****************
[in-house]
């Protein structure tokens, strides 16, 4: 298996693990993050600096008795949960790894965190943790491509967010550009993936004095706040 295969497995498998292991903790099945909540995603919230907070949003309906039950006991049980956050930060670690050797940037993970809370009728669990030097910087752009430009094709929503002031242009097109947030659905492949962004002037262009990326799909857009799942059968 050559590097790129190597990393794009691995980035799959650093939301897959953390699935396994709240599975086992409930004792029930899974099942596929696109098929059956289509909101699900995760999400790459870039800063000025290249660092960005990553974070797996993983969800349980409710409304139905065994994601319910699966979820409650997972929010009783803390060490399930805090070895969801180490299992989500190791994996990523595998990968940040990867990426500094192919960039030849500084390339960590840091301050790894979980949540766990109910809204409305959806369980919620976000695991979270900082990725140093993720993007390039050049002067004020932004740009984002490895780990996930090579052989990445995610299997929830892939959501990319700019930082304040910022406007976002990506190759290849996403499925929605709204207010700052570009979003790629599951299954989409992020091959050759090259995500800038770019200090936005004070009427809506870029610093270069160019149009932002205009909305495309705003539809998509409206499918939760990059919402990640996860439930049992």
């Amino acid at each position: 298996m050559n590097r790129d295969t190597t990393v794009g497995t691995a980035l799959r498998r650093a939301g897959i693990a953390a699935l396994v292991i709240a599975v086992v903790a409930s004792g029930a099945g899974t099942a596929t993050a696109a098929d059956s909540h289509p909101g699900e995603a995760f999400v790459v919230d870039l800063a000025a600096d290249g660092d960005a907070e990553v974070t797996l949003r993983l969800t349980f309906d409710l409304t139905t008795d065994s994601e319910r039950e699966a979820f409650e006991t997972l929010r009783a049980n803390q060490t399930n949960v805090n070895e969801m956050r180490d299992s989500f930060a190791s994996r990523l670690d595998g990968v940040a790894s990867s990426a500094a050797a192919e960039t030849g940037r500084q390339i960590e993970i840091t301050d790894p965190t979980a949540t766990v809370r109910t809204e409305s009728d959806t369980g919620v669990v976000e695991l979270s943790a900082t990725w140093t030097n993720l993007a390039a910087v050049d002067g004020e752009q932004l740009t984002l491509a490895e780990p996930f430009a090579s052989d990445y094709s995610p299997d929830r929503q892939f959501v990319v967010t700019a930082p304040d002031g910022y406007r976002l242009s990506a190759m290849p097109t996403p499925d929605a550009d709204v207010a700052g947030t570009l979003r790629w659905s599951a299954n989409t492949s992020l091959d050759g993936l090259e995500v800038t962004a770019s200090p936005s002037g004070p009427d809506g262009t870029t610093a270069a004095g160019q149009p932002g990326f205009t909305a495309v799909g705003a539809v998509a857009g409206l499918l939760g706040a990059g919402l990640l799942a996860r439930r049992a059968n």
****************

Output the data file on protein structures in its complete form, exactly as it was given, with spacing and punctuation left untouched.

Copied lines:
[in-house]
């Protein structure tokens, strides 16, 4: 298996693990993050600096008795949960790894965190943790491509967010550009993936004095706040 295969497995498998292991903790099945909540995603919230907070949003309906039950006991049980956050930060670690050797940037993970809370009728669990030097910087752009430009094709929503002031242009097109947030659905492949962004002037262009990326799909857009799942059968 050559590097790129190597990393794009691995980035799959650093939301897959953390699935396994709240599975086992409930004792029930899974099942596929696109098929059956289509909101699900995760999400790459870039800063000025290249660092960005990553974070797996993983969800349980409710409304139905065994994601319910699966979820409650997972929010009783803390060490399930805090070895969801180490299992989500190791994996990523595998990968940040990867990426500094192919960039030849500084390339960590840091301050790894979980949540766990109910809204409305959806369980919620976000695991979270900082990725140093993720993007390039050049002067004020932004740009984002490895780990996930090579052989990445995610299997929830892939959501990319700019930082304040910022406007976002990506190759290849996403499925929605709204207010700052570009979003790629599951299954989409992020091959050759090259995500800038770019200090936005004070009427809506870029610093270069160019149009932002205009909305495309705003539809998509409206499918939760990059919402990640996860439930049992």
């Amino acid at each position: 298996m050559n590097r790129d295969t190597t990393v794009g497995t691995a980035l799959r498998r650093a939301g897959i693990a953390a699935l396994v292991i709240a599975v086992v903790a409930s004792g029930a099945g899974t099942a596929t993050a696109a098929d059956s909540h289509p909101g699900e995603a995760f999400v790459v919230d870039l800063a000025a600096d290249g660092d960005a907070e990553v974070t797996l949003r993983l969800t349980f309906d409710l409304t139905t008795d065994s994601e319910r039950e699966a979820f409650e006991t997972l929010r009783a049980n803390q060490t399930n949960v805090n070895e969801m956050r180490d299992s989500f930060a190791s994996r990523l670690d595998g990968v940040a790894s990867s990426a500094a050797a192919e960039t030849g940037r500084q390339i960590e993970i840091t301050d790894p965190t979980a949540t766990v809370r109910t809204e409305s009728d959806t369980g919620v669990v976000e695991l979270s943790a900082t990725w140093t030097n993720l993007a390039a910087v050049d002067g004020e752009q932004l740009t984002l491509a490895e780990p996930f430009a090579s052989d990445y094709s995610p299997d929830r929503q892939f959501v990319v967010t700019a930082p304040d002031g910022y406007r976002l242009s990506a190759m290849p097109t996403p499925d929605a550009d709204v207010a700052g947030t570009l979003r790629w659905s599951a299954n989409t492949s992020l091959d050759g993936l090259e995500v800038t962004a770019s200090p936005s002037g004070p009427d809506g262009t870029t610093a270069a004095g160019q149009p932002g990326f205009t909305a495309v799909g705003a539809v998509a857009g409206l499918l939760g706040a990059g919402l990640l799942a996860r439930r049992a059968n």